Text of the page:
tolling the limitations period for Mr. Autry’s § 1983 claim, subject to later proof.
Defendants point out that Mr. Autry’s legal disability would not toll the limitations
period for Ms. Valentine’s § 1983 claim. See Def. Wheeler’s Reply Br. [Doc. No. 99]
at 2. While the exact nature of Ms. Valentine’s claim is unclear, it is a “well-settled
principle that a section 1983 claim must be based upon the violation of plaintiff’s personal
rights, and not the rights of someone else.” Archuleta v. McShan, 897 F.2d 495, 497 (10th
Cir. 1990). Earlier in this case, Sheriff Lester challenged Ms. Valentine’s § 1983 claim
under Rule 12(b)(6), and she identified her claim as one of “substantive due process . . .
based on the violation of her right to familial companionship and society.” See Pls.’ Resp.
Def. Lester’s Mot. Dismiss [Doc. No. 62] at 9. The Court found “in Plaintiffs’ argument
and the alleged facts of the Second Amended Complaint, no basis to support a substantive
due process claim of Ms. Valentine based on physical injuries suffered by her son,” and
dismissed the claim.
See 9/15/17 Order [Doc. No. 105] at 12.
Regardless of the
correctness of this merits ruling, any § 1983 claim asserted by Ms. Valentine must be her
own, and a legal disability of her son would not toll the running of the statute of limitations
applicable to her claim. 14
An Oklahoma appellate court has held that § 96 does not preserve a parent or guardian’s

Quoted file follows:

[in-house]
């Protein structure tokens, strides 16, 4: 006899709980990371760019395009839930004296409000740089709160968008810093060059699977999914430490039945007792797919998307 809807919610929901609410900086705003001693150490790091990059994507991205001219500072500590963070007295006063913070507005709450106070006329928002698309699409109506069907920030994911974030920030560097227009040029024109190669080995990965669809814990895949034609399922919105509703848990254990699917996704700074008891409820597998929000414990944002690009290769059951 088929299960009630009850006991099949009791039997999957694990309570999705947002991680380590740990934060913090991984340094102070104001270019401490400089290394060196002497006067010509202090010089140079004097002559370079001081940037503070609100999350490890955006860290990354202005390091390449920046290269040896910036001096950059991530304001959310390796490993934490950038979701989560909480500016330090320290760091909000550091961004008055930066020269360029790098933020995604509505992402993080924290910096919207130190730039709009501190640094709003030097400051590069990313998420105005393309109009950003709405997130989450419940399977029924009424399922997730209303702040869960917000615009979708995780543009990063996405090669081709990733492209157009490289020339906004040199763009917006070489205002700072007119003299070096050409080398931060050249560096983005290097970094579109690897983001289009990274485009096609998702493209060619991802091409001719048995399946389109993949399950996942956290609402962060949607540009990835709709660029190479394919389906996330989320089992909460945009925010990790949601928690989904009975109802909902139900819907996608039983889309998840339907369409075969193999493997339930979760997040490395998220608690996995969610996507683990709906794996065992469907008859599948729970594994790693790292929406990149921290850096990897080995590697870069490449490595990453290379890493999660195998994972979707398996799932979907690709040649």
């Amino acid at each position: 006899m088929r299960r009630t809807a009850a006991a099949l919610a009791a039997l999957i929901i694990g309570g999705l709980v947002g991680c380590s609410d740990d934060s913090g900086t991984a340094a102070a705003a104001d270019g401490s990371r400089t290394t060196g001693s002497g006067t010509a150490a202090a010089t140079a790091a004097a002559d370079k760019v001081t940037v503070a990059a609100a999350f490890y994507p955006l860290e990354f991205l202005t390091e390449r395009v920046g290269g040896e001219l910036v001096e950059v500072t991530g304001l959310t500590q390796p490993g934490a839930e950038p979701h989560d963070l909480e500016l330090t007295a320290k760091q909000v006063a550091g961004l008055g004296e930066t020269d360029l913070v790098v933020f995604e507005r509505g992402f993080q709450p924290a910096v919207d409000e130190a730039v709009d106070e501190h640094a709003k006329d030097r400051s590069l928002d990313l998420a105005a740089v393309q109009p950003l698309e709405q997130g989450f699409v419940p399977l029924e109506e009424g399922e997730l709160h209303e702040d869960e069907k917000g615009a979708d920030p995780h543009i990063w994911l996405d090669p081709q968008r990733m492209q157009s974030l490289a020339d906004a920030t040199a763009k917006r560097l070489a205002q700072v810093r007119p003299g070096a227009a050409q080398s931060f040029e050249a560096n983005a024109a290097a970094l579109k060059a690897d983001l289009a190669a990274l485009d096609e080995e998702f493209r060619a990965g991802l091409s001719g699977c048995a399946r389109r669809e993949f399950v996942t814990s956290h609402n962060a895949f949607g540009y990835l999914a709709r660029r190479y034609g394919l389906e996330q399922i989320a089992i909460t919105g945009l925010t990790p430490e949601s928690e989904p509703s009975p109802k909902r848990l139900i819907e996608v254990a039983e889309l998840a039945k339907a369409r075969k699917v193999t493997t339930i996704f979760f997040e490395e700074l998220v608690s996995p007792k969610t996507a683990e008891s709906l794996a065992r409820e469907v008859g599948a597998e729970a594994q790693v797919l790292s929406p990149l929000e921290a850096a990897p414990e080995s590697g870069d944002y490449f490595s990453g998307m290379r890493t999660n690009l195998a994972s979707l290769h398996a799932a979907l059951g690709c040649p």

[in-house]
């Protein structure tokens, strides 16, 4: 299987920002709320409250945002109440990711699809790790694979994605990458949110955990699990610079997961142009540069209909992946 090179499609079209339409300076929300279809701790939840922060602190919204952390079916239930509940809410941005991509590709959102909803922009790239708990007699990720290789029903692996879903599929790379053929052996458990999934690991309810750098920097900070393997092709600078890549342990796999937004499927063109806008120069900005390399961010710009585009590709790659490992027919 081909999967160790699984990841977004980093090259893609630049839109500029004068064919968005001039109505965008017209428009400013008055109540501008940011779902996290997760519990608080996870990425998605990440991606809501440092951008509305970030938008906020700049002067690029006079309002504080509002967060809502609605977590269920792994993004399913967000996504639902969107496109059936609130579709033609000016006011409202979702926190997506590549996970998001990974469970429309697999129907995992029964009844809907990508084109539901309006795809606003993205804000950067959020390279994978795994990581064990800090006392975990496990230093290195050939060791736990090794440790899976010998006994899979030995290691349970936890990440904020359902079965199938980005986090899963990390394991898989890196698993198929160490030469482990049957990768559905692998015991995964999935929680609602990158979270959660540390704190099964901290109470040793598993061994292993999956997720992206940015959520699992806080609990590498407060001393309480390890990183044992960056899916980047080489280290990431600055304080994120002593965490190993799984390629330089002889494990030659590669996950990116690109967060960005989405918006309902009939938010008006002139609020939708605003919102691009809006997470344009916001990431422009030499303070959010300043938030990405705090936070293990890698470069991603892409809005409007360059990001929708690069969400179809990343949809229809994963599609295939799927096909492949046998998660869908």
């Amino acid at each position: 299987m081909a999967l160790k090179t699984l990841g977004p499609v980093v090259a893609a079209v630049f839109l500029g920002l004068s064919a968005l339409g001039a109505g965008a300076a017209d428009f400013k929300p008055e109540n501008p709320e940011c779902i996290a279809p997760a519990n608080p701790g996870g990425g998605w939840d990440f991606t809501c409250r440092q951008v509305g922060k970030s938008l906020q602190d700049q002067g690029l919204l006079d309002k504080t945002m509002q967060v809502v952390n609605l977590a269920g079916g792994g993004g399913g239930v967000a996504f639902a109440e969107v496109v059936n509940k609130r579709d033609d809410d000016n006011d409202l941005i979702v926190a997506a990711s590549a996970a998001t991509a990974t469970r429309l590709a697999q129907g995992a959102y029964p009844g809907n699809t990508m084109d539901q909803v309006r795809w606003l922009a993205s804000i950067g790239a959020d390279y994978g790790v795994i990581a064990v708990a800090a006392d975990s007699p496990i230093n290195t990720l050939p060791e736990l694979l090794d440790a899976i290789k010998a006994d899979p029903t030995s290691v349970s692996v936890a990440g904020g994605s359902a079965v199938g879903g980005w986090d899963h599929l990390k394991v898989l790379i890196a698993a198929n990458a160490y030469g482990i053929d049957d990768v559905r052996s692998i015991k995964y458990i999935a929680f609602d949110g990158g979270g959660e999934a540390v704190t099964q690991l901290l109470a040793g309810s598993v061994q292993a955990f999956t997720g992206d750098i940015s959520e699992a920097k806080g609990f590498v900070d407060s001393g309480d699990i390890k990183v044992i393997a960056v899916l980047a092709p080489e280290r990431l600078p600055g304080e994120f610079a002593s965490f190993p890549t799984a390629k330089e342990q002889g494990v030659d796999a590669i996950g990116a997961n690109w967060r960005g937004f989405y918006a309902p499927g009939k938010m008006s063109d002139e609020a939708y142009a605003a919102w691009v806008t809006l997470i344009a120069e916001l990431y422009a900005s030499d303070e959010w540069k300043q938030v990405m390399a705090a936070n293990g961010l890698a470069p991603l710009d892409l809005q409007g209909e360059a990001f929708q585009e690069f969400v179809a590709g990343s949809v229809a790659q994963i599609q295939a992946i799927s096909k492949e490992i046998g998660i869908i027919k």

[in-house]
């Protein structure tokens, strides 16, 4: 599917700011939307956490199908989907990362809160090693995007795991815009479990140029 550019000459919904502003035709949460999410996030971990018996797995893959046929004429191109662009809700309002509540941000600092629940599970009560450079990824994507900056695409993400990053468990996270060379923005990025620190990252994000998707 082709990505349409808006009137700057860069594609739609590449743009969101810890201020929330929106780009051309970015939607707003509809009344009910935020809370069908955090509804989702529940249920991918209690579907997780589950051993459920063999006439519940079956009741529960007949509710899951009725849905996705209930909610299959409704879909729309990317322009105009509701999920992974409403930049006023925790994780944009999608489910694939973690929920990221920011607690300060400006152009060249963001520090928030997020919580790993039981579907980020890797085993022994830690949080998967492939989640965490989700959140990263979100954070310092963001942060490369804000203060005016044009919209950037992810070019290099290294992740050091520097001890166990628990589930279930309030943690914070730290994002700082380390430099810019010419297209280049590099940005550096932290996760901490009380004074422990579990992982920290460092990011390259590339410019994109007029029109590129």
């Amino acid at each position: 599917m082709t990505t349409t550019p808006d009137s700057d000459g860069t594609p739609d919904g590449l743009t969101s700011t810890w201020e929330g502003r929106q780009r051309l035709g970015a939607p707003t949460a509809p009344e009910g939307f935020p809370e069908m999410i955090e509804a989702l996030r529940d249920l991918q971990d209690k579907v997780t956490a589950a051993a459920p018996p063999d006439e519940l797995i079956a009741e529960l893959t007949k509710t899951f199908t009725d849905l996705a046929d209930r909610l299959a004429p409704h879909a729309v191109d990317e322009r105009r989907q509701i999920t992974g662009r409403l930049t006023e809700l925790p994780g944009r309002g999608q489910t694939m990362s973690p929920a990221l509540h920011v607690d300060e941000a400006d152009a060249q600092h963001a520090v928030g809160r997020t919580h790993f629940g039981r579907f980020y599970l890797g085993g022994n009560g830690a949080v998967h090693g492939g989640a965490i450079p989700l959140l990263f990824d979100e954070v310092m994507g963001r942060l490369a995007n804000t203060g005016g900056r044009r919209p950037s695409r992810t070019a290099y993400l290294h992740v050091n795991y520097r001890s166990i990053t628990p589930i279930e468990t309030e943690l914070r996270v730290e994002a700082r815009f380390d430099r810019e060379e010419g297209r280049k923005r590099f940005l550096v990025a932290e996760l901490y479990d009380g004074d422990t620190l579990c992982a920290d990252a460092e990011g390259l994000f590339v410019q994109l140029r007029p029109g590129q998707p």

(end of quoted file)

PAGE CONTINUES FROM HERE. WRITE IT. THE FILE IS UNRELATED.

individual claim to recover medical expenses incurred on behalf of an injured child. See Brown
v. Jimerson, 862 P.2d 91, 93 (Okla. Civ. App. 1993). Although not binding, this intermediate
court decision is “some evidence of how the state supreme court would decide the issue,” and
provides persuasive authority. See Clark v. State Farm Mut. Auto. Ins. Co., 433 F.3d 703, 709
(10th Cir. 2005); Schrock v. Wyeth, Inc., 727 F.3d 1273, 1280 (10th Cir. 2013).
Any claim based on Ms. Valentine’s loss of familial association with her son
accrued, at the latest, when he suffered a life-threatening brain injury requiring surgical
treatment and intervention to provide nutrition and breathing assistance, which occurred
December 12-13, 2014. 15 Ms. Valentine articulates no theory of tolling that would save
her claim from the two-year time bar that expired in December 2016, before her action
against the moving defendants was filed by joining them in the Second Amended
Complaint on January 4, 2017. Therefore, the Court finds that Ms. Valentine’s § 1983
claim is time barred, and must be dismissed. 16
Individual Nurses’ § 1983 Liability
Mr. Autry’s § 1983 claim is based on an alleged violation of his right as a pretrial
detainee to constitutionally adequate medical treatment.
The constitutional standard
prohibits deliberate indifference to an inmate’s serious medical need. See Estelle v.
Gamble, 429 U.S. 97, 104 (1976). 17 A § 1983 claim of deliberate indifference to a serious
The claim might be based on allegations that Ms. Valentine was not allowed to visit
her son in the hospital until she got a court order on December 3, 2014. See Second Am. Comp.
¶¶ 32, 35. If so, the claim accrued on that date.
Plaintiffs make a cursory argument that the relation-back doctrine of Fed. R. Civ.
P. 15(c)(1)(C) should apply and render their action filed on the date of the original Complaint.